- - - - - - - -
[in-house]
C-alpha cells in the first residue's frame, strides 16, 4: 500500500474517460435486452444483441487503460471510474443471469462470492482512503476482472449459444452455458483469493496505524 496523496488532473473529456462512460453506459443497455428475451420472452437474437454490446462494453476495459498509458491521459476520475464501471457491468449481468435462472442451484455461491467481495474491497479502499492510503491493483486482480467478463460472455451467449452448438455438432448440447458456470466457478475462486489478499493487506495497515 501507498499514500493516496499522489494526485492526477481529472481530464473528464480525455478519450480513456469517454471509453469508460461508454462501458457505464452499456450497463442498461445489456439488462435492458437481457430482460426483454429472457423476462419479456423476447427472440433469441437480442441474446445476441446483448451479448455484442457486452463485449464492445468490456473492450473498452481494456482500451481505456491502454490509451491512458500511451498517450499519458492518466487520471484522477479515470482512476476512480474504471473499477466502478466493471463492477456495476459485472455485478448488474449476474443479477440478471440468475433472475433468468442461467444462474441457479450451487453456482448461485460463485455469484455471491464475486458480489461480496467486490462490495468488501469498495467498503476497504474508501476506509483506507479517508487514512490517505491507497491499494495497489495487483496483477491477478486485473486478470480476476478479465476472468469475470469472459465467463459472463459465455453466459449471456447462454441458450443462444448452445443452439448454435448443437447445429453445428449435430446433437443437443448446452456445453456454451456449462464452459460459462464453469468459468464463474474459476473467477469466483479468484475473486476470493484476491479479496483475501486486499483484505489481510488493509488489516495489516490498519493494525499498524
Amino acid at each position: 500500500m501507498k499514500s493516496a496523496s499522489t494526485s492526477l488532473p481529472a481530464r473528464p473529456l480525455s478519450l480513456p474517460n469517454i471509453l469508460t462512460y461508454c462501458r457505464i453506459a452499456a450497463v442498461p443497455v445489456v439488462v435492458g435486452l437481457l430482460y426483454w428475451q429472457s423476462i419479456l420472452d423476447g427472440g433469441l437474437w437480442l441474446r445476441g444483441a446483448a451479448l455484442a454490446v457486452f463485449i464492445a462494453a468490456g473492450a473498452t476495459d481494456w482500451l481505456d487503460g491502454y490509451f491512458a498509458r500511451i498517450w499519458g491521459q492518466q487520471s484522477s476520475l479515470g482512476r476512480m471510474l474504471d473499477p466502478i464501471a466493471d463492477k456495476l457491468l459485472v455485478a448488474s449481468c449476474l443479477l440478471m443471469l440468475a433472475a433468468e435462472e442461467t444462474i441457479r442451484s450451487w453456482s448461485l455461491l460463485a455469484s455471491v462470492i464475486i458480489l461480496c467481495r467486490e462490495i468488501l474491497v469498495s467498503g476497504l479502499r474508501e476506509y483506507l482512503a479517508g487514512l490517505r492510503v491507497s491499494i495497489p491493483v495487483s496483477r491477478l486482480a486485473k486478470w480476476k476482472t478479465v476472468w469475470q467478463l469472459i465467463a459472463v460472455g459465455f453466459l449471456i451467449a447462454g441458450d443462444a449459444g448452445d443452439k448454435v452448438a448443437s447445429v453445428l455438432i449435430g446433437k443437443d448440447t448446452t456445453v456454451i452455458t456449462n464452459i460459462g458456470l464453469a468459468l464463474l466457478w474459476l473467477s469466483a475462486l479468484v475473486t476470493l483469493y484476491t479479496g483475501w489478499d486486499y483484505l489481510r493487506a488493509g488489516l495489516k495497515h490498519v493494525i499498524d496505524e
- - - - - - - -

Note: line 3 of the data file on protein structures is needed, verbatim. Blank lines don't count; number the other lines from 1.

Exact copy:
Amino acid at each position: 500500500m501507498k499514500s493516496a496523496s499522489t494526485s492526477l488532473p481529472a481530464r473528464p473529456l480525455s478519450l480513456p474517460n469517454i471509453l469508460t462512460y461508454c462501458r457505464i453506459a452499456a450497463v442498461p443497455v445489456v439488462v435492458g435486452l437481457l430482460y426483454w428475451q429472457s423476462i419479456l420472452d423476447g427472440g433469441l437474437w437480442l441474446r445476441g444483441a446483448a451479448l455484442a454490446v457486452f463485449i464492445a462494453a468490456g473492450a473498452t476495459d481494456w482500451l481505456d487503460g491502454y490509451f491512458a498509458r500511451i498517450w499519458g491521459q492518466q487520471s484522477s476520475l479515470g482512476r476512480m471510474l474504471d473499477p466502478i464501471a466493471d463492477k456495476l457491468l459485472v455485478a448488474s449481468c449476474l443479477l440478471m443471469l440468475a433472475a433468468e435462472e442461467t444462474i441457479r442451484s450451487w453456482s448461485l455461491l460463485a455469484s455471491v462470492i464475486i458480489l461480496c467481495r467486490e462490495i468488501l474491497v469498495s467498503g476497504l479502499r474508501e476506509y483506507l482512503a479517508g487514512l490517505r492510503v491507497s491499494i495497489p491493483v495487483s496483477r491477478l486482480a486485473k486478470w480476476k476482472t478479465v476472468w469475470q467478463l469472459i465467463a459472463v460472455g459465455f453466459l449471456i451467449a447462454g441458450d443462444a449459444g448452445d443452439k448454435v452448438a448443437s447445429v453445428l455438432i449435430g446433437k443437443d448440447t448446452t456445453v456454451i452455458t456449462n464452459i460459462g458456470l464453469a468459468l464463474l466457478w474459476l473467477s469466483a475462486l479468484v475473486t476470493l483469493y484476491t479479496g483475501w489478499d486486499y483484505l489481510r493487506a488493509g488489516l495489516k495497515h490498519v493494525i499498524d496505524e